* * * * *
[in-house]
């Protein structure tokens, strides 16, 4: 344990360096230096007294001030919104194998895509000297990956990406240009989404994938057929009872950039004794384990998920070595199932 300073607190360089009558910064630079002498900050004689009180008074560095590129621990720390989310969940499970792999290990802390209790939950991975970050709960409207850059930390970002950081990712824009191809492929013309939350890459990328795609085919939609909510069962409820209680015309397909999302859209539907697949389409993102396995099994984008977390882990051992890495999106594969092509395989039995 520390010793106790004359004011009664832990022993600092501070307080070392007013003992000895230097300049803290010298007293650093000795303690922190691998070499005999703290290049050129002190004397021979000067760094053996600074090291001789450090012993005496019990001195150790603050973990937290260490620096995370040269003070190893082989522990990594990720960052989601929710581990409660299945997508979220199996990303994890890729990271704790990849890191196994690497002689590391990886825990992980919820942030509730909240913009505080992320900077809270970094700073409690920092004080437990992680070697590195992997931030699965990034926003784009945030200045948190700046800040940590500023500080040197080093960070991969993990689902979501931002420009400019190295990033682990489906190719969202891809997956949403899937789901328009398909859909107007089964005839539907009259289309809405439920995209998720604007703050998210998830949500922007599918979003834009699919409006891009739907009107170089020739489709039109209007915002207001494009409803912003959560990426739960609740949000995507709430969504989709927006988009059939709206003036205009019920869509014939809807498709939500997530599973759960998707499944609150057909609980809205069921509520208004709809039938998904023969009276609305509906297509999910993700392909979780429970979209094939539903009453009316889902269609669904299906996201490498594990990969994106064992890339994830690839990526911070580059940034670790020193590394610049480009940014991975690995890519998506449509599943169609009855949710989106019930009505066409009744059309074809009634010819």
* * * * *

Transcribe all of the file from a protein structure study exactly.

[in-house]
């Protein structure tokens, strides 16, 4: 344990360096230096007294001030919104194998895509000297990956990406240009989404994938057929009872950039004794384990998920070595199932 300073607190360089009558910064630079002498900050004689009180008074560095590129621990720390989310969940499970792999290990802390209790939950991975970050709960409207850059930390970002950081990712824009191809492929013309939350890459990328795609085919939609909510069962409820209680015309397909999302859209539907697949389409993102396995099994984008977390882990051992890495999106594969092509395989039995 520390010793106790004359004011009664832990022993600092501070307080070392007013003992000895230097300049803290010298007293650093000795303690922190691998070499005999703290290049050129002190004397021979000067760094053996600074090291001789450090012993005496019990001195150790603050973990937290260490620096995370040269003070190893082989522990990594990720960052989601929710581990409660299945997508979220199996990303994890890729990271704790990849890191196994690497002689590391990886825990992980919820942030509730909240913009505080992320900077809270970094700073409690920092004080437990992680070697590195992997931030699965990034926003784009945030200045948190700046800040940590500023500080040197080093960070991969993990689902979501931002420009400019190295990033682990489906190719969202891809997956949403899937789901328009398909859909107007089964005839539907009259289309809405439920995209998720604007703050998210998830949500922007599918979003834009699919409006891009739907009107170089020739489709039109209007915002207001494009409803912003959560990426739960609740949000995507709430969504989709927006988009059939709206003036205009019920869509014939809807498709939500997530599973759960998707499944609150057909609980809205069921509520208004709809039938998904023969009276609305509906297509999910993700392909979780429970979209094939539903009453009316889902269609669904299906996201490498594990990969994106064992890339994830690839990526911070580059940034670790020193590394610049480009940014991975690995890519998506449509599943169609009855949710989106019930009505066409009744059309074809009634010819």